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Tue, 12 Nov 2019 10:58 GMT

Russian and UAE Interests Overlap in Syria

Politics

7Dnews London

Tue, 15 Oct 2019 13:38 GMT

Russia and the UAE see almost eye to eye on Syria. Both support fighting Islamists and both are against the alarming Turkish activity there, but most importantly, the UAE is currently not entirely opposed to a post-war Syria under Bashar al-Assad. 

In 2018, the UAE reopened its embassy in Damascus, despite US objections, after its Minister of State for Foreign Affairs, Anwar Gargash, said cutting Syria off from the Arab dialogue on the conflict would ultimately diminish the role of Arab states in settling civil unrest. The UAE also assured Russia that its pro-Assad stance would not hinder bilateral strategic relations. 

Since the beginning of the Syrian crisis, Russia has backed Bashar al-Assad and worked against Western powers who wanted him to step down. Turkey took a stance against Assad and helped build the Free Syrian Army, mainly formed from Syrian Army defectors, offering it a safe zone and a base for training. Erdogan’s government also facilitated the smuggling of terrorists across the Syrian border to fight alongside Isis, according to a report by Abdullah Bozkurt for the Investigative Journal.   

In the light of the Turkish incursion in Syria, and against the backdrop of the US declaring its intent to withdraw its ground forces from the north of the country, the UAE knew Russia's role in the conflict would become even more influential regionally and that working with Putin would benefit the future peace process and regional security. Building bridges with Damascus could also pave the way for Emirati investments once peace is restored.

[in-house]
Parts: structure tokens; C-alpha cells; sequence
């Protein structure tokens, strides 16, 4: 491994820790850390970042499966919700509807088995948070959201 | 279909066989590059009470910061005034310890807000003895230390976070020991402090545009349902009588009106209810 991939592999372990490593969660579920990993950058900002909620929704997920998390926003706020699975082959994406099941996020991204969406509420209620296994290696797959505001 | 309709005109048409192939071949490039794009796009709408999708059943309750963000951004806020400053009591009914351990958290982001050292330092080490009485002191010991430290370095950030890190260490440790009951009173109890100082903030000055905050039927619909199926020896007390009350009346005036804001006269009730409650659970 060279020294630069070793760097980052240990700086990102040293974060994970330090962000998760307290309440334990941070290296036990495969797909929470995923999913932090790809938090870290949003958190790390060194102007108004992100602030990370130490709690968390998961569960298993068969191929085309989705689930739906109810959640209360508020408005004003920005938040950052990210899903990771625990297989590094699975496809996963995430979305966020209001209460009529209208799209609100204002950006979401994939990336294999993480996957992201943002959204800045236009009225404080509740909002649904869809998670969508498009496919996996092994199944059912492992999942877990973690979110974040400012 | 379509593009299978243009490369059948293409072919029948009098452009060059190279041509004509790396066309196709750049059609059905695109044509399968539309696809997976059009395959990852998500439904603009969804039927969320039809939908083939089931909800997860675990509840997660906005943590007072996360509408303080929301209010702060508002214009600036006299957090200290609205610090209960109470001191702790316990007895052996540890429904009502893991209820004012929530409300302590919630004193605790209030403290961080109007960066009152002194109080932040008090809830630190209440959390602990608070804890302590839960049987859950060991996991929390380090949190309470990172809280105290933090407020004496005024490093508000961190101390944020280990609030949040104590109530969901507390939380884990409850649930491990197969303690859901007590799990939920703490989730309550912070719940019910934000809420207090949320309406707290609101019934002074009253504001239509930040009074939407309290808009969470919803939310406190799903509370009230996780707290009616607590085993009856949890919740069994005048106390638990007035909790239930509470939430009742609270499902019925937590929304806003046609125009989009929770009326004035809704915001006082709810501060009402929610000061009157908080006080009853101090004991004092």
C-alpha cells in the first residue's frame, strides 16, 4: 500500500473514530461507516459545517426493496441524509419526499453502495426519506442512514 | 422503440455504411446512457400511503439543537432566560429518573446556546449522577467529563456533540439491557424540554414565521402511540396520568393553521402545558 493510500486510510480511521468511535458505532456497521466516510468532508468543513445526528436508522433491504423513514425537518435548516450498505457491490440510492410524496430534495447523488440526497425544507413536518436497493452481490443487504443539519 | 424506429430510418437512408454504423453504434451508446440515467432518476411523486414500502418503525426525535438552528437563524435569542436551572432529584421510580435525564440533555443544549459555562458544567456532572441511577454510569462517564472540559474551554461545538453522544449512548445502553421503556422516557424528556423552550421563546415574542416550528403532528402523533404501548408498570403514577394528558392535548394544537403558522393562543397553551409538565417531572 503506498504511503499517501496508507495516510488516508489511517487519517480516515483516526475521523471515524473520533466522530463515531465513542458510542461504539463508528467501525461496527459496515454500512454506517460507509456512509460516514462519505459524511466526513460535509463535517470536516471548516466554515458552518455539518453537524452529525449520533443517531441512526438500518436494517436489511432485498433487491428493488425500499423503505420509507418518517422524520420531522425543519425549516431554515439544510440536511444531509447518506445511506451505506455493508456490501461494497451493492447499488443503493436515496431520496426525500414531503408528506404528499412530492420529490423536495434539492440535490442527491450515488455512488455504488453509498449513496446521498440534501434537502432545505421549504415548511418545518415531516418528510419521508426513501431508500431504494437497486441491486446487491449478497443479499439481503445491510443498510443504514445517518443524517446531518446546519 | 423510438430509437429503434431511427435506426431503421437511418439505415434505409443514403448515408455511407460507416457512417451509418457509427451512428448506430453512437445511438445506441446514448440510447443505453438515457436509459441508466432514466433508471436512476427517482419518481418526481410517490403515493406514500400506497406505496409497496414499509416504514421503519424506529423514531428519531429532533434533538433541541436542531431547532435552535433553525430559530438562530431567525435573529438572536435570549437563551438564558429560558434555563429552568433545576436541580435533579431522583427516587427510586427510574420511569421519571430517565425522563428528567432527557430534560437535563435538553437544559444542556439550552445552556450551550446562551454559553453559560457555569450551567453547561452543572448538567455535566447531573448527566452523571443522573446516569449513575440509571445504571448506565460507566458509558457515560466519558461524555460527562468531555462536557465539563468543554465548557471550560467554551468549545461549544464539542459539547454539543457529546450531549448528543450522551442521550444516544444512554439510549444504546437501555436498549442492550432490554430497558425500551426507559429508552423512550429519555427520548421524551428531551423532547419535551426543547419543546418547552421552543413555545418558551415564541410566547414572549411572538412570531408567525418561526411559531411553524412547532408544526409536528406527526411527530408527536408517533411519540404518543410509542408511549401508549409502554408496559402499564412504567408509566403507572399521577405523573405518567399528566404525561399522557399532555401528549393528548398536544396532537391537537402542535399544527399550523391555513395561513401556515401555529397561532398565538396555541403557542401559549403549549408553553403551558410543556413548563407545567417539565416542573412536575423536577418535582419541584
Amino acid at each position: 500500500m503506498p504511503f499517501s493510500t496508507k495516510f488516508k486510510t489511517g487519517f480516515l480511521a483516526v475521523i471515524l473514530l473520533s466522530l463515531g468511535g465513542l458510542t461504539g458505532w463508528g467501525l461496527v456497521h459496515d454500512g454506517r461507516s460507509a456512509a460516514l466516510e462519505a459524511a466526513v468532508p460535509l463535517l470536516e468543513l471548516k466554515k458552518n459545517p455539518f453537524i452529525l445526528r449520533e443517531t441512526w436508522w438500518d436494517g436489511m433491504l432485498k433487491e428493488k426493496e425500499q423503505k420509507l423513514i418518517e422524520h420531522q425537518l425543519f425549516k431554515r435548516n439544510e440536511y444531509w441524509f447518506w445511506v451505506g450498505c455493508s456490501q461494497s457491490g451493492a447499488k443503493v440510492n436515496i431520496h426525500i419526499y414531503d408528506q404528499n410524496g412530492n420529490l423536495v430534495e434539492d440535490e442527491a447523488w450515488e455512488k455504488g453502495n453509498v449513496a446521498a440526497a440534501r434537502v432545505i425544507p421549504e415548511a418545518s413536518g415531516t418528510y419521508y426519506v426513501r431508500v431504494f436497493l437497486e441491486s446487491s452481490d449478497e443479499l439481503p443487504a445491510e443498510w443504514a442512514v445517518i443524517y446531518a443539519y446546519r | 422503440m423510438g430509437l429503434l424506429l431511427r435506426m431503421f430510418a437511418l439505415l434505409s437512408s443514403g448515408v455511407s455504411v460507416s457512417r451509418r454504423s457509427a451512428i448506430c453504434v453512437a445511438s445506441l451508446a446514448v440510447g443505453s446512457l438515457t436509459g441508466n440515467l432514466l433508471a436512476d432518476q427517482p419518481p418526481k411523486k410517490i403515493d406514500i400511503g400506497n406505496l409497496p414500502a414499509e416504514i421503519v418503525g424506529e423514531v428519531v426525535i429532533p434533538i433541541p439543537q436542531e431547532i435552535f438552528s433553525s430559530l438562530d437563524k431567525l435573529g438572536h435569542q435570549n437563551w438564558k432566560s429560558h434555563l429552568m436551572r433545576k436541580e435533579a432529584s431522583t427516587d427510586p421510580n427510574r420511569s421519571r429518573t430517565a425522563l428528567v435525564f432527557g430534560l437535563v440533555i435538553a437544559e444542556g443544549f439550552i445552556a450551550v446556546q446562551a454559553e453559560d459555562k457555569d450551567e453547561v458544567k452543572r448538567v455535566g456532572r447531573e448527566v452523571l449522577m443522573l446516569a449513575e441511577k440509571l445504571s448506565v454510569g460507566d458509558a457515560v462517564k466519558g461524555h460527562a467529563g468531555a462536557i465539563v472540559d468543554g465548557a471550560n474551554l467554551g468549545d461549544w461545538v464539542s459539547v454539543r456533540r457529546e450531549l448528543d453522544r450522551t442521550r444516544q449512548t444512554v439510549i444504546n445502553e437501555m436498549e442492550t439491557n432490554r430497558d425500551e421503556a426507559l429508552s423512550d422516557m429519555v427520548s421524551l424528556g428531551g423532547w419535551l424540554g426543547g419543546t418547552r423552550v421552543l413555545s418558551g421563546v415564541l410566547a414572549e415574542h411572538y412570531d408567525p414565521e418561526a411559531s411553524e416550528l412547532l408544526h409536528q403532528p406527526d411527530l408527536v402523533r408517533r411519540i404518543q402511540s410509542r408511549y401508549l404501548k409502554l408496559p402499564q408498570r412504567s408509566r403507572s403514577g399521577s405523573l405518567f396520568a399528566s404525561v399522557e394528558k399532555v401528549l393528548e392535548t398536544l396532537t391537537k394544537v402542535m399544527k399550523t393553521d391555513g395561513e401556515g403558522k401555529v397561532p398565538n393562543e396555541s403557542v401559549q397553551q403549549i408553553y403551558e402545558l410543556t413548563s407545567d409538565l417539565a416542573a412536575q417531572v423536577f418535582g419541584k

In June 2018, Russian President Vladimir Putin and the Crown Prince of Abu Dhabi Sheikh Mohamed bin Zayed Al Nahyan signed the Declaration on Strategic Partnership between Russia and the United Arab Emirates at the Kremlin, "It will be another solid step aimed at strengthening our bilateral ties," Putin stressed.

Russia and the UAE agreed on the importance of working to restore peace in the Middle East without violating the sovereignty of states, “the sides are calling for the creation of a broad international coalition on the fight against terrorism and extremism that would be based on respect for the sovereignty of the states directly affected by terror attacks," the document says.

Similar to Russia’s current position, the UAE is not very fond of Turkey roaming freely in Syria. After the commencement of operation Olive Branch in 2018, where Turkish ground forces entered Afrin in Syria to attack Kurdish forces, Gargash warned against Arabs losing the primary roles in their own lands without a “contemporary understanding of Arab national security.”

A few months later in 2019, the UAE affirmed its sympathy for the Kurds with Gargash saying, “we have great sympathy for the Kurds… also for the Kurds in Iraq.”

At first Russia was for the Turkish military operation in Afrin but later stressed that the Assad forces must take control of the Kurdish-held regions in Syria. 

On October 14th, the mostly-Kurdish Syrian Democratic Forces (SDF) announced their willingness to side with Assad and Putin as the only means of escape from Turkish aggression. 

Middle East Russia